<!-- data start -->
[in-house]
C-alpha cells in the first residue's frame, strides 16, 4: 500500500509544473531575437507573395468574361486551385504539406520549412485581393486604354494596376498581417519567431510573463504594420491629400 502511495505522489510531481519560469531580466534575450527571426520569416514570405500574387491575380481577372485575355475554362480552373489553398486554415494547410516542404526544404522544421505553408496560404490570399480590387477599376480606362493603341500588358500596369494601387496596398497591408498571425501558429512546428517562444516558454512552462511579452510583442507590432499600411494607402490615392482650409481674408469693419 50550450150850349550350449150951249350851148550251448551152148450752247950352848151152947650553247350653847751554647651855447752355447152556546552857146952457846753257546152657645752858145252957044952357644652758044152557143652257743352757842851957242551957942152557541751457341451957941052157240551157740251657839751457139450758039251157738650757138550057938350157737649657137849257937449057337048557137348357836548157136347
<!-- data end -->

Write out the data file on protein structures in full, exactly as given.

[in-house]
C-alpha cells in the first residue's frame, strides 16, 4: 500500500509544473531575437507573395468574361486551385504539406520549412485581393486604354494596376498581417519567431510573463504594420491629400 502511495505522489510531481519560469531580466534575450527571426520569416514570405500574387491575380481577372485575355475554362480552373489553398486554415494547410516542404526544404522544421505553408496560404490570399480590387477599376480606362493603341500588358500596369494601387496596398497591408498571425501558429512546428517562444516558454512552462511579452510583442507590432499600411494607402490615392482650409481674408469693419 50550450150850349550350449150951249350851148550251448551152148450752247950352848151152947650553247350653847751554647651855447752355447152556546552857146952457846753257546152657645752858145252957044952357644652758044152557143652257743352757842851957242551957942152557541751457341451957941052157240551157740251657839751457139450758039251157738650757138550057938350157737649657137849257937449057337048557137348357836548157136347